You'll notice new entries have appeared on the statistics portion of the window: Hitpoints and Mass.

In the case of Mass, Mass is the total weight of the ship; Thrusters must overcome Mass with Thrust in order to Accelerate the ship. The more that they overcome the Mass, the more maneuverable the ship will be and the faster it will be able to react to course corrections. Your ships, in Space, have very little friction to fight against so their speed is literally Acceleration over Time.

An important thing to consider there is that ships must slow down and in order to do so, they must "turn and burn" to negatively accelerate. As you will be constructing combat ships no doubt at some point later in your career as a Star Ruler: Engines are likely the first subsystem to take a hit.

The most defining feature of this fast scout ship will be its huge, twin, engines. To access Engines, click on the Engines tab in the Parts List. Add two Thrusters to the design and place them near the rear of the craft. Notice that a warning has appeared in the upper-right hand corner of the window. These warnings serve as a failsafe so that you do not accidentally forget important systems: such as a fuel cell for ships that require fuel.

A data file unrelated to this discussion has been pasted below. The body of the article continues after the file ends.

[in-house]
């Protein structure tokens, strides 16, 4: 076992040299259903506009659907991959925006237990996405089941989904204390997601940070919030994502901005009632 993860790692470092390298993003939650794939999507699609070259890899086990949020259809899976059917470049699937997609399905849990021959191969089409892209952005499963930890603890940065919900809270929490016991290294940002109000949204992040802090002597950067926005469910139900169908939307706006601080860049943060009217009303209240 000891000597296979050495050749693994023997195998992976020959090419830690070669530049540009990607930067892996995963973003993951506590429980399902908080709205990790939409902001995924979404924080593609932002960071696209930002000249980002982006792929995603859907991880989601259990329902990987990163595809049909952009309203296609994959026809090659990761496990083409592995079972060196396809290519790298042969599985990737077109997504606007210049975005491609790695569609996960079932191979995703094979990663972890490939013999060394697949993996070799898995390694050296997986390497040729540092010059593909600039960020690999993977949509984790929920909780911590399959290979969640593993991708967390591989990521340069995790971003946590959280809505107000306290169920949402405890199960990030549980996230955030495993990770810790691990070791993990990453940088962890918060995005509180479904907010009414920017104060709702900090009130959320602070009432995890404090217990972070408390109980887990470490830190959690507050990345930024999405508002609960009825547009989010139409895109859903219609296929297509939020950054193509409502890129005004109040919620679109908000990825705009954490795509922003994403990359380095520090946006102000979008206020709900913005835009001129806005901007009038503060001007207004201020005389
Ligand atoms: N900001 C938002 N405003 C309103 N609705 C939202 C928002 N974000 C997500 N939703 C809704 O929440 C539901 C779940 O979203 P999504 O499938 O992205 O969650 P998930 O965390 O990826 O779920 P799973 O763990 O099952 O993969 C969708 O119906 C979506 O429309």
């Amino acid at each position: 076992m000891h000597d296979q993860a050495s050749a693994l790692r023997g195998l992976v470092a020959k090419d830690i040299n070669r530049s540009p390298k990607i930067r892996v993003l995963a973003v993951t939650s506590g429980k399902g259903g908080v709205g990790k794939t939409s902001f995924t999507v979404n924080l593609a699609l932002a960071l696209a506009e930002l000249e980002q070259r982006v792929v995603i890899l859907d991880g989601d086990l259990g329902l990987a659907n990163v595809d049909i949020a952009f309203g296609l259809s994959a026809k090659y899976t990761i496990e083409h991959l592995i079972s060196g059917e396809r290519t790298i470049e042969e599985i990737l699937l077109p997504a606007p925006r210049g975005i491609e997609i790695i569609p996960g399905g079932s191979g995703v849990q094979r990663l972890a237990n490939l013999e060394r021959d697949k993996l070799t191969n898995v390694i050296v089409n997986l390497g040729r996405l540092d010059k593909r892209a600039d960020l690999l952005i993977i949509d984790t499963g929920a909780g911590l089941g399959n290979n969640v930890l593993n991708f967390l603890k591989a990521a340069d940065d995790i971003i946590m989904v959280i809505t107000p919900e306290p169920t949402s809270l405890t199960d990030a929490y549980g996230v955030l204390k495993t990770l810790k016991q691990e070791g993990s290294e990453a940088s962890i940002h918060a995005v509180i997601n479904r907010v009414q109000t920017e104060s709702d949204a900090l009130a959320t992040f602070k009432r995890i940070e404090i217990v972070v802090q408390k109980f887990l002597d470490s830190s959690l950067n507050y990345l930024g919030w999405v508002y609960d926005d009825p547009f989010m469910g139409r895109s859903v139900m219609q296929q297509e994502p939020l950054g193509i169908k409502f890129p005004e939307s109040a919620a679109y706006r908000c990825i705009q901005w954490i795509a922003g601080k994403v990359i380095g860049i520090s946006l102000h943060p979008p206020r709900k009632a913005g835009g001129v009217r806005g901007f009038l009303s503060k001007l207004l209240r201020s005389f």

Currently, the ship's engines are at their default scale where we want them at maximum scale.

To increase the scale of a Subsystem, mouse over it and click on the blue plus icon on the bottom right corner. You'll need to do this twice to reach maximum scale from the default scale. Note that when you hover over the plus(enlarging) or minus(shrinking) icon of a subsystem it displays how changing its size affects the rest of the design.

This is an important time-saving feature to remember when building ship designs.

Now our ship has two large engines to power it but a problem has arisen: Engines require Control. This is where our Crew comes in. Manned ships require three subsystems to function: Life Support, Crew Quarters, and a Bridge.

Add them and play around with changing their sizes, seeing how that affects the stats of the ship. Crew also has a minor side-effect: Your ships can repair themselves slowly.

Field Repairs are very slow but can be accelerated if the ship has Metals, Electronics, and Advanced Parts for the crew to perform repairs with. Now that our ship has a Crew to control the Thrusters, the Thrusters will function.